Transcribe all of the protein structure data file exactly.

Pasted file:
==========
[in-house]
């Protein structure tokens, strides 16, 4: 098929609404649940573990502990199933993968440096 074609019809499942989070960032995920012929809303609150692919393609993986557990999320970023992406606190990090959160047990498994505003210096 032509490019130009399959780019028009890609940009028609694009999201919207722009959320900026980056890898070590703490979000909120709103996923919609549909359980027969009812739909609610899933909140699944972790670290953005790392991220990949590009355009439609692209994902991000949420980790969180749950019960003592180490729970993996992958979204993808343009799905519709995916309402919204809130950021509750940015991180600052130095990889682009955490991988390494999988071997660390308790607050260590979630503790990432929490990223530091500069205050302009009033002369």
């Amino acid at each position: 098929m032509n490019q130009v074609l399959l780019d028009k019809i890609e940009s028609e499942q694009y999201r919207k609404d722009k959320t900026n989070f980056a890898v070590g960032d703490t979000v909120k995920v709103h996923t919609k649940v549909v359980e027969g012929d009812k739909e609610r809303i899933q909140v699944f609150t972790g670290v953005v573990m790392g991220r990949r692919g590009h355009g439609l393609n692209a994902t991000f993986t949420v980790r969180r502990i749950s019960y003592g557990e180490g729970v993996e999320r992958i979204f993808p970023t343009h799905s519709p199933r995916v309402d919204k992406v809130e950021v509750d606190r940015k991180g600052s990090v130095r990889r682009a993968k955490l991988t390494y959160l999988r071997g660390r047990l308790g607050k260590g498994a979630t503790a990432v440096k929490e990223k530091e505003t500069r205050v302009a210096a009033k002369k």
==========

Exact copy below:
[in-house]
């Protein structure tokens, strides 16, 4: 098929609404649940573990502990199933993968440096 074609019809499942989070960032995920012929809303609150692919393609993986557990999320970023992406606190990090959160047990498994505003210096 032509490019130009399959780019028009890609940009028609694009999201919207722009959320900026980056890898070590703490979000909120709103996923919609549909359980027969009812739909609610899933909140699944972790670290953005790392991220990949590009355009439609692209994902991000949420980790969180749950019960003592180490729970993996992958979204993808343009799905519709995916309402919204809130950021509750940015991180600052130095990889682009955490991988390494999988071997660390308790607050260590979630503790990432929490990223530091500069205050302009009033002369």
């Amino acid at each position: 098929m032509n490019q130009v074609l399959l780019d028009k019809i890609e940009s028609e499942q694009y999201r919207k609404d722009k959320t900026n989070f980056a890898v070590g960032d703490t979000v909120k995920v709103h996923t919609k649940v549909v359980e027969g012929d009812k739909e609610r809303i899933q909140v699944f609150t972790g670290v953005v573990m790392g991220r990949r692919g590009h355009g439609l393609n692209a994902t991000f993986t949420v980790r969180r502990i749950s019960y003592g557990e180490g729970v993996e999320r992958i979204f993808p970023t343009h799905s519709p199933r995916v309402d919204k992406v809130e950021v509750d606190r940015k991180g600052s990090v130095r990889r682009a993968k955490l991988t390494y959160l999988r071997g660390r047990l308790g607050k260590g498994a979630t503790a990432v440096k929490e990223k530091e505003t500069r205050v302009a210096a009033k002369k």